Samurai-Archives

Kumagai Naozane

From SamuraiWiki
Jump to: navigation, search
  • Born: 1141
  • Died: 1208
  • Other Names: 蓮生 (Renshou)
  • Japanese: 熊谷次郎直実 (Kumagai no Jirou Naozane)

Kumagai no Jirô Naozane was a warrior who fought for the Minamoto clan in the Genpei War of 1180-1185. He is most known for killing the young Taira no Atsumori, an episode romantically told in the Tale of the Heike; a number of Noh, kabuki, and puppet plays based on this incident feature Naozane, including the Noh play Atsumori and the Kabuki & ningyô jôruri play Kumagai Jinya ("Kumagai's Battle Camp").

During the battle of Ichi-no-tani, according to the Tale of the Heike, Naozane found himself on the beach, seeking a high-ranking opponent to fight. Spotting a warrior splashing into the sea on horseback, heading to a boat off in the distance, he calls out to the warrior, saying it is dishonorable to turn one's back on one's enemies, and calling him back. Atsumori comes back, and is tackled off his horse, and to the ground, by Naozane, who pulls off his helmet and sees Atsumori's powdered white face and blackened teeth - marks of courtly refinement. He means to take the young man's head, but hesitates, thinking Atsumori just the same age as his own son, Kumagai Kojirô Naoie. Naozane asks the young man his name, and Atsumori spits back, "who are you?" Kumagai gives his name, but Atsumori does not, saying simply that he is a worthy prize, and that if Kumagai takes his head, others will recognize him. With other Minamoto warriors around, Kumagai tells Atsumori that he has no choice, that he cannot let him go, and that this way, if he kills him, at least he will say memorial prayers for him; Atsumori replies, "Just take my head and be quick about it,"[1], and Kumagai does so.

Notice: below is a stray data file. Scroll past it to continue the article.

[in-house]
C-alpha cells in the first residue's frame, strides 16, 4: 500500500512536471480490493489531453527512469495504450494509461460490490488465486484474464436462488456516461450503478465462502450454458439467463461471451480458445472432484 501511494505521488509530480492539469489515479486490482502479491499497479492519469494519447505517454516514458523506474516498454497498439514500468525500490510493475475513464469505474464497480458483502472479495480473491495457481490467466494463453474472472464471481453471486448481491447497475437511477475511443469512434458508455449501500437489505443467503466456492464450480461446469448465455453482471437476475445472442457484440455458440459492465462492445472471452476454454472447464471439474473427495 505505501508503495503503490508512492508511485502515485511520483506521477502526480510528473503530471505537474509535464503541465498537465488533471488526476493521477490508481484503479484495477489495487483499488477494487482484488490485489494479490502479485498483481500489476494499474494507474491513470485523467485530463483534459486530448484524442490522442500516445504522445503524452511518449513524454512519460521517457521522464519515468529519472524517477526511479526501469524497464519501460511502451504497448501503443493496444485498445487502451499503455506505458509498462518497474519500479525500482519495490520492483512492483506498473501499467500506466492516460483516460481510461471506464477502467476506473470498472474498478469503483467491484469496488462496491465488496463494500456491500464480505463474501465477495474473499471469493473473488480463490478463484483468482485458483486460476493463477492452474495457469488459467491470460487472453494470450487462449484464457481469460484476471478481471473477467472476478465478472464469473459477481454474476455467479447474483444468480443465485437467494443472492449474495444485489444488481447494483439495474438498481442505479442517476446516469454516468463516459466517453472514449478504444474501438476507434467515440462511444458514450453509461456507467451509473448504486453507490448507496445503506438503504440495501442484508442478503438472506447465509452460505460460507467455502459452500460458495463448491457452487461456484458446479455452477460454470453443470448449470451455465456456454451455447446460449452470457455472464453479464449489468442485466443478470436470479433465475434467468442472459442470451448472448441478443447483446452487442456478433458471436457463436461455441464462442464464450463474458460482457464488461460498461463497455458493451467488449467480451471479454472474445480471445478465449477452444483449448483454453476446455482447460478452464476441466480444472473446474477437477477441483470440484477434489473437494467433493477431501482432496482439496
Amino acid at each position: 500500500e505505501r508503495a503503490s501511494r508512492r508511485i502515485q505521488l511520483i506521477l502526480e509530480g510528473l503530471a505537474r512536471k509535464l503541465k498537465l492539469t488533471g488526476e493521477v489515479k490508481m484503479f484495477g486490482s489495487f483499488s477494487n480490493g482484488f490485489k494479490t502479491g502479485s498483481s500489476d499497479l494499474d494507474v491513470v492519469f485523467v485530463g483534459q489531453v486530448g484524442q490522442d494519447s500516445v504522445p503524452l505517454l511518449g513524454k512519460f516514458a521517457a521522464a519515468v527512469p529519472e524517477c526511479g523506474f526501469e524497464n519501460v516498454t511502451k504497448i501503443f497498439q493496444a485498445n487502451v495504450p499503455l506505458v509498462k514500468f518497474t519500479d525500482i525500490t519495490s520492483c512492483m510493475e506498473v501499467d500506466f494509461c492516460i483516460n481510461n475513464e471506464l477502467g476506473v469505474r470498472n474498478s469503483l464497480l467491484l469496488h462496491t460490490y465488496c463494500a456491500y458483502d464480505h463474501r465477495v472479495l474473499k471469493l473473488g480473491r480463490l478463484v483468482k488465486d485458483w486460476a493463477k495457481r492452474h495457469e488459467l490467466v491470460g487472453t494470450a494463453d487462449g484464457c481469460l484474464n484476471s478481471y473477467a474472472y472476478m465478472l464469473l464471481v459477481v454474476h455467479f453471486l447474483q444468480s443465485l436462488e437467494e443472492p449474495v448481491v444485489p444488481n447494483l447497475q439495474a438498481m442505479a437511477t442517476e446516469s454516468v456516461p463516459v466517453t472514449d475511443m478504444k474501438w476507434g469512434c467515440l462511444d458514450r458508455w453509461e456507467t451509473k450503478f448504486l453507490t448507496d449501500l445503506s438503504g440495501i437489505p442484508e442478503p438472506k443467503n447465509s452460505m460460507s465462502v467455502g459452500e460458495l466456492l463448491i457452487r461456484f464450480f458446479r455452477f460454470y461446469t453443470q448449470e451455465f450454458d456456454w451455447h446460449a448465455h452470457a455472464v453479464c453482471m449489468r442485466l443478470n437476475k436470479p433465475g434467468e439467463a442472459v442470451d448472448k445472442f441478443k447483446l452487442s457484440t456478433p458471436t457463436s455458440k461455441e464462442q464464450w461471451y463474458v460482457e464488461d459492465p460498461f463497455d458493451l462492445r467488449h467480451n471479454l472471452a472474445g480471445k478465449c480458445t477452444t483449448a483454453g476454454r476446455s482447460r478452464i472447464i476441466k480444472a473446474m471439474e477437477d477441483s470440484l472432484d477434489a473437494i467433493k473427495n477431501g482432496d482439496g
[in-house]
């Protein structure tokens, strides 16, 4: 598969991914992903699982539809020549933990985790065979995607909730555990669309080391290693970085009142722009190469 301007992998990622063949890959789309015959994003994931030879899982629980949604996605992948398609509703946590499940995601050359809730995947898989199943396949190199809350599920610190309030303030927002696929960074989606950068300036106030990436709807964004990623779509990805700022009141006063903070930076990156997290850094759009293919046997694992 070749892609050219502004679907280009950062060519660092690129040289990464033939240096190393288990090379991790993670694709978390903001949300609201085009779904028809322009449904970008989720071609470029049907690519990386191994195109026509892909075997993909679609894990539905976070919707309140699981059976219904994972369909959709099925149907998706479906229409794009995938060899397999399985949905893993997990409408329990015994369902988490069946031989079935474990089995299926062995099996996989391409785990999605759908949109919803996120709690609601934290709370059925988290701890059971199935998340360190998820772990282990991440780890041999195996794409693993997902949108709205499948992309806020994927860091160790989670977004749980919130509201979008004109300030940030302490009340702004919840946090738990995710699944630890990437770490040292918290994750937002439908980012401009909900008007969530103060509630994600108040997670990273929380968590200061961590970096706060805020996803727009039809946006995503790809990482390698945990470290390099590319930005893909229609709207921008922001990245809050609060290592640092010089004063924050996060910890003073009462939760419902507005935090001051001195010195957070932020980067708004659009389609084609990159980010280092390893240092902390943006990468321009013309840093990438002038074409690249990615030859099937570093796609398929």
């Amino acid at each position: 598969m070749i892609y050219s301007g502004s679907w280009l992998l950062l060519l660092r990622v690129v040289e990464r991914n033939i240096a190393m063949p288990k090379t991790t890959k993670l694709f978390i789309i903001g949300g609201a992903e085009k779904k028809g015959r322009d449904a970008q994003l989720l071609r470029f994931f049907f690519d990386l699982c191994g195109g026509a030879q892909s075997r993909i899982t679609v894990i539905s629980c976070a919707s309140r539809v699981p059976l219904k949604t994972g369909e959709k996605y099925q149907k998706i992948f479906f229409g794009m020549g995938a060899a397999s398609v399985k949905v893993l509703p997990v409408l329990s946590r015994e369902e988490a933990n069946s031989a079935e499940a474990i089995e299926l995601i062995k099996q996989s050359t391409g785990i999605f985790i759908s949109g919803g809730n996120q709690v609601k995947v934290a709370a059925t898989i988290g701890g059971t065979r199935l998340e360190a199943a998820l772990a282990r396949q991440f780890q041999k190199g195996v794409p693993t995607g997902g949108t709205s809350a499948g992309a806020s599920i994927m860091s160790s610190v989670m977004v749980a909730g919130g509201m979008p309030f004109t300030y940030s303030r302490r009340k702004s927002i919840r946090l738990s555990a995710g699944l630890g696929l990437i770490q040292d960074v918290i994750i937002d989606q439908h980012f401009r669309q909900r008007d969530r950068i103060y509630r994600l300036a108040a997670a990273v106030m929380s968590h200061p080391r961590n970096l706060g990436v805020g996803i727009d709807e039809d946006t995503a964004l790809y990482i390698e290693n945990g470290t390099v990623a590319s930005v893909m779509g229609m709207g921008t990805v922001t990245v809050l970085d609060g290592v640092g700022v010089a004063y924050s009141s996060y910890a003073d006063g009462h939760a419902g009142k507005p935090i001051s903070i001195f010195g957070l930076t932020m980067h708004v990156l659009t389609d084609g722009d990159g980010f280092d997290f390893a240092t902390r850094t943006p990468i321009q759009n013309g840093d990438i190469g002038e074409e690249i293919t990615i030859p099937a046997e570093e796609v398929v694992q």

After taking Atsumori's head, Kumagai is distraught at having to kill such a young, beautiful, and refined young man, who reminds him so of his own son. Still, he goes through Atsumori's belongings, finding a flute and realizing it was probably Atsumori who he heard playing beautiful music the previous night; further impressed and awed by Atsumori's refinement (and that of the Taira more generally, in contrast to the more purely battle-oriented Minamoto), he and all those he shows the head to shed tears.

The "Death of Atsumori" chapter of the Heike ends with Kumagai thinking "increasingly of becoming a monk."[2] It is unclear whether, historically, he truly did so, but he is believed to have survived the Genpei War, and to have lived to a good old age, dying in 1208 at the age of 67. In the Noh play Atsumori, Naozane, having become the monk Renshô, returns to Suma Shore, where the battle took place, and meets with the ghost of Atsumori; the ghost reenacts the circumstances of their previous meeting, but Renshô refuses to play his role in re-enacting Atsumori's death. He instead prays for the spirit's release.

In the kabuki and puppet play Kumagai jinya, Kumagai cannot bring himself to kill Atsumori, but then kills his own son in order to fulfill his feudal obligations to his lord, Minamoto no Yoritomo, resulting in much tragic drama.

References

  • William de Bary, Sources of Japanese Tradition, vol 1, Columbia University Press (2001), 278-280.
  1. de Bary, 279.
  2. de Bary, 280.
Personal tools